In the previous post we talked about unbalanced labels and the consequences a strong regularization might have, if only a few errors remain, but the whole dataset is repeatedly feed to the model. At the end of the day, the careful selection actually helped to improve the model. However, there are still some “errors” that are very annoying.
The human brain is remarkable because it can perform an inference step with a minimum amount of power and information, thanks to the long-term memory. For instance, the title of a movie and a minimal description often suffices to decide if we are interested in the movie or not. With the ongoing success of Deep Learning, a lot of people transfer this expectation to the output of machine learning models.
Why is this problematic? In case of content-based methods, the model can be only as good as the features and a 100 layer network won’t change the fact, because even the largest network need to see the whole picture to learn a useful a representation. Thus, if a movie is described by a few keywords, maybe some themes, flags and genres the achievable quality of the model, the inference is bounded by the quality and the completeness of the features.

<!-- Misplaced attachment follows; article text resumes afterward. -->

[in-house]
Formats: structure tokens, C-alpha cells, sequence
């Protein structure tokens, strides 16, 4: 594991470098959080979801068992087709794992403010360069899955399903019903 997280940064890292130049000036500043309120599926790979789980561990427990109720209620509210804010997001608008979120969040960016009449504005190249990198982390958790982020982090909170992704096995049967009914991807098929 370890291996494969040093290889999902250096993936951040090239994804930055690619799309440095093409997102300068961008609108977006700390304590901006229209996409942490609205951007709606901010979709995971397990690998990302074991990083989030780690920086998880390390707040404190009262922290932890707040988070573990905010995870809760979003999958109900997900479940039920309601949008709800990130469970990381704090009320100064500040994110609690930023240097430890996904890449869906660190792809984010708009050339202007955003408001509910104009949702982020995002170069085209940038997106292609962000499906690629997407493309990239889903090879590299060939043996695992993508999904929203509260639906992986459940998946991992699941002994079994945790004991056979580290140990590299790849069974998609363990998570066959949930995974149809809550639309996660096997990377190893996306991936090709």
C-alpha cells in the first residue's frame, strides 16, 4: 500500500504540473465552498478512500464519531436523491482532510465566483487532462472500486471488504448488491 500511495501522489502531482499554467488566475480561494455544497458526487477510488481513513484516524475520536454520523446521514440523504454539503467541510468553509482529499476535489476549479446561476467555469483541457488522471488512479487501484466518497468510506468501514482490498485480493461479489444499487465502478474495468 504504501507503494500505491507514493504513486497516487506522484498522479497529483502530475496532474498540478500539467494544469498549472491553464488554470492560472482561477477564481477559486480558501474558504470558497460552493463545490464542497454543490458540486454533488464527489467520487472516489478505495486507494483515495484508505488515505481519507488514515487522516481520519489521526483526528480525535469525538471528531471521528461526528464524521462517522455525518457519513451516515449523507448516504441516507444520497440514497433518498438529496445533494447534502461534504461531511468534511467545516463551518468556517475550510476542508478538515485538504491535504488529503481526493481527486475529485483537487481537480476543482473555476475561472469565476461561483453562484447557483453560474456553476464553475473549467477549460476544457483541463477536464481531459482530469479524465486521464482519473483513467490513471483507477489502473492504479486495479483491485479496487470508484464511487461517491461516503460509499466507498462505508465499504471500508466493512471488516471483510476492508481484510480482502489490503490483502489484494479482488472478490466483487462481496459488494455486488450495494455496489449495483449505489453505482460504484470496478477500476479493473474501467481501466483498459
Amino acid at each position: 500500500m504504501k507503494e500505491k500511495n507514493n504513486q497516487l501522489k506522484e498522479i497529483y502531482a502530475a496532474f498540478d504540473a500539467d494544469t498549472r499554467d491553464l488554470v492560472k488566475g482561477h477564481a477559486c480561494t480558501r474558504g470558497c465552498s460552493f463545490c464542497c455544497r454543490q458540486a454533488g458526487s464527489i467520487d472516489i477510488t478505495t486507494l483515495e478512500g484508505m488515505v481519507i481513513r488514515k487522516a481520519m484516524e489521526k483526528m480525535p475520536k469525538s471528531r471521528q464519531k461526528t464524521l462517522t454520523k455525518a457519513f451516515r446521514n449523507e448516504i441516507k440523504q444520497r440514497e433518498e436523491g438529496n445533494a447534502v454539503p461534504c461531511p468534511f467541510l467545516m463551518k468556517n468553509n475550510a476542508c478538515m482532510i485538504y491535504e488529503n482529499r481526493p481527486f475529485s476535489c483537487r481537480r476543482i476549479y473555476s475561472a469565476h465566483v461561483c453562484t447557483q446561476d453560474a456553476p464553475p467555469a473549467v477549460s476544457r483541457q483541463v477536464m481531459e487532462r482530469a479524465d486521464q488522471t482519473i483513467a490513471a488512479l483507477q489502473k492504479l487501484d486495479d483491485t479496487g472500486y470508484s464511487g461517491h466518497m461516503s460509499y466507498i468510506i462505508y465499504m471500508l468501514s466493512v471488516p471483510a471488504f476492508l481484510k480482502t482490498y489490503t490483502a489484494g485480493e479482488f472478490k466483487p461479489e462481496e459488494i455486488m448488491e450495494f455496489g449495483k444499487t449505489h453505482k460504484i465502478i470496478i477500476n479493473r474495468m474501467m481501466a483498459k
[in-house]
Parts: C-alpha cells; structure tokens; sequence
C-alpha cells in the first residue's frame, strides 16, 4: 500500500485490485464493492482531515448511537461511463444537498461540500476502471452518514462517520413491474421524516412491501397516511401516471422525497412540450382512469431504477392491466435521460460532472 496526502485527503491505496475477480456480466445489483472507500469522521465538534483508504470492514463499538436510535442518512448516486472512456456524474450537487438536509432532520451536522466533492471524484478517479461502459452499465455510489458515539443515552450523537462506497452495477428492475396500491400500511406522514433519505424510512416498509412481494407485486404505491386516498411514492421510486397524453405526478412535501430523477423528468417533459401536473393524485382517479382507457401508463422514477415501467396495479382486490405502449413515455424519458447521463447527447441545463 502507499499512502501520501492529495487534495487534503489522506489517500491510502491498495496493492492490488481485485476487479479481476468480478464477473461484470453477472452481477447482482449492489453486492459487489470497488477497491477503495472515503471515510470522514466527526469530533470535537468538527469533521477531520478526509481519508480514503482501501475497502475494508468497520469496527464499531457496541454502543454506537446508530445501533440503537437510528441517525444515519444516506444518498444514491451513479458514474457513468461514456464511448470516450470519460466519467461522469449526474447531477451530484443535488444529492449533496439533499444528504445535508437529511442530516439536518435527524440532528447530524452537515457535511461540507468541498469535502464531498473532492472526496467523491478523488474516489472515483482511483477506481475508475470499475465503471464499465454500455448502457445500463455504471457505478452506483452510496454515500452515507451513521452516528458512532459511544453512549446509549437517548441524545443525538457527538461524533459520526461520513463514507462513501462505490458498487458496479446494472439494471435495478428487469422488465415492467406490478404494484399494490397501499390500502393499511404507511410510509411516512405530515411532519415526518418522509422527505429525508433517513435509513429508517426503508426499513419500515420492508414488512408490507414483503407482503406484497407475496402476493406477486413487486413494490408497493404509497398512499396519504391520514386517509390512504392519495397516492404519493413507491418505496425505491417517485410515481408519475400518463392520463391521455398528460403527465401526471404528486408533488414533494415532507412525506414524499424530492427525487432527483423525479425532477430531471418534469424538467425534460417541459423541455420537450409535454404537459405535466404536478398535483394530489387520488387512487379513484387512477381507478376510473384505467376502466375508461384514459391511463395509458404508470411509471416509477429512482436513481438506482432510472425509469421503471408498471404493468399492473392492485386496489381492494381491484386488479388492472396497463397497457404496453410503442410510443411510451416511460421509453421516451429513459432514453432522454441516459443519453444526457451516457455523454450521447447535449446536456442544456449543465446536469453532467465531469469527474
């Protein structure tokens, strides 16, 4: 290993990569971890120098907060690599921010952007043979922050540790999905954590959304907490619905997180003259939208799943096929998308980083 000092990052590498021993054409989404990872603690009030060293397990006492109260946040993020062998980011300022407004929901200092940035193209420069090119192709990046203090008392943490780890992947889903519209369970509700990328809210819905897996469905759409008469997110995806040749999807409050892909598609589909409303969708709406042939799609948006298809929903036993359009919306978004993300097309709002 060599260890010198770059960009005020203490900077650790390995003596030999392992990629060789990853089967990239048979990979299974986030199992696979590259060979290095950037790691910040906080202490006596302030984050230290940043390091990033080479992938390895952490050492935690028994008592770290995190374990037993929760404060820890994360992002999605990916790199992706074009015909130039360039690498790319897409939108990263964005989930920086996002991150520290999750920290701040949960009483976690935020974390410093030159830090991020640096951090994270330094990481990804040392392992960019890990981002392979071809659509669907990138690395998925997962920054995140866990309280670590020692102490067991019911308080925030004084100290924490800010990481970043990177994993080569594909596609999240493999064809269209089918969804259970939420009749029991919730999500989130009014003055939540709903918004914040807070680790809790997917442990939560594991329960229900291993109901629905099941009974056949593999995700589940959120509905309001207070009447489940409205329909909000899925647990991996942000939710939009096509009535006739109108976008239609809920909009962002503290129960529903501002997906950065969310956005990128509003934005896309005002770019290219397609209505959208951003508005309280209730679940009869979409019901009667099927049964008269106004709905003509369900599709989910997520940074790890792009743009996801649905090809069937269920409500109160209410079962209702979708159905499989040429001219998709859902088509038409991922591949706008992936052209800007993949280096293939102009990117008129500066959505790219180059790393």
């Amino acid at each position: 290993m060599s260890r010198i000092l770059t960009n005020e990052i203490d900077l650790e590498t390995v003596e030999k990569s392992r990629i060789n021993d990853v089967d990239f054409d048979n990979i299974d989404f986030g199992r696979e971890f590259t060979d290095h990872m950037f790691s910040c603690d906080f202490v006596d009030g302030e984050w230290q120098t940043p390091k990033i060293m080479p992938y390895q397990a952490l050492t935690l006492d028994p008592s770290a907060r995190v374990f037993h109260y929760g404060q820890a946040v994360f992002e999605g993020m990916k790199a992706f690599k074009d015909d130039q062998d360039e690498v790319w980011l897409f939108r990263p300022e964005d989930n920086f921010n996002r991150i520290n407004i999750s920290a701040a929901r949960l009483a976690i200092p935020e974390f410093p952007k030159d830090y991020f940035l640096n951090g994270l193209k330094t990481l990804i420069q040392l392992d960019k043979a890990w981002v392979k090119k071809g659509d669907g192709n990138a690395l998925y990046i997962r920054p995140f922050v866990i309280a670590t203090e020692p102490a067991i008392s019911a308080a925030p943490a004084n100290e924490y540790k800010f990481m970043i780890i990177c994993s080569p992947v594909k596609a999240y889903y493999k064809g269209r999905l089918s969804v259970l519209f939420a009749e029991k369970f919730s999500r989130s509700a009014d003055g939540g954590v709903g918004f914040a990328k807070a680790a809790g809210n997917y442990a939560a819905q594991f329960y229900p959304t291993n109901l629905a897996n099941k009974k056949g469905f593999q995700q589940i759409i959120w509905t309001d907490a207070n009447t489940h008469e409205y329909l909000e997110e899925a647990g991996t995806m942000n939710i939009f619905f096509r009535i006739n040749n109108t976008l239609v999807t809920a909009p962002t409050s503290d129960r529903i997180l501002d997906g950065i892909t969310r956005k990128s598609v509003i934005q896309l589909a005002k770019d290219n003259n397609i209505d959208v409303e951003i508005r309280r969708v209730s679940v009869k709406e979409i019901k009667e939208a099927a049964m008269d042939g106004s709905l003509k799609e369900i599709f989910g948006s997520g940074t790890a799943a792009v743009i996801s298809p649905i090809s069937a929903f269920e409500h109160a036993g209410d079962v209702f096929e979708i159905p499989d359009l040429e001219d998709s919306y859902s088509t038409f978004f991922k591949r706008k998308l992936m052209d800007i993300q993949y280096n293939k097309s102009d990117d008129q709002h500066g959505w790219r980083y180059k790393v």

The theory is supported if we analyze errors made by trained models on unseen movies. As a human, we look at the title and we already have a vague expectation if we like it and the category. Of course we could be wrong, but the point is that in most cases, at least one descriptive feature is missing and thus, the prediction, if we only consider the features, is perfectly right, but totally unusable for us.
The problem is the lack of understanding of users because, when one or two missing keywords can fool the whole system, but even a child could correctly make the right prediction, what is the point of using machine learning at all? Well, for most cases such models work flawless and really help users to make the right decisions, but it is obvious that there is a lack of appreciation, if you tell your users you cannot fix a problem that seems trivial for them, but impossible for a multi-core CPU system.
Bottom line, it is an old hat that content-based systems are only as good as the input data and that collaborative systems are more powerful, but require lots of data before they make useful predictions. In our case, we plan to circumvent the problem by using different modalities that are projected into a single feature space.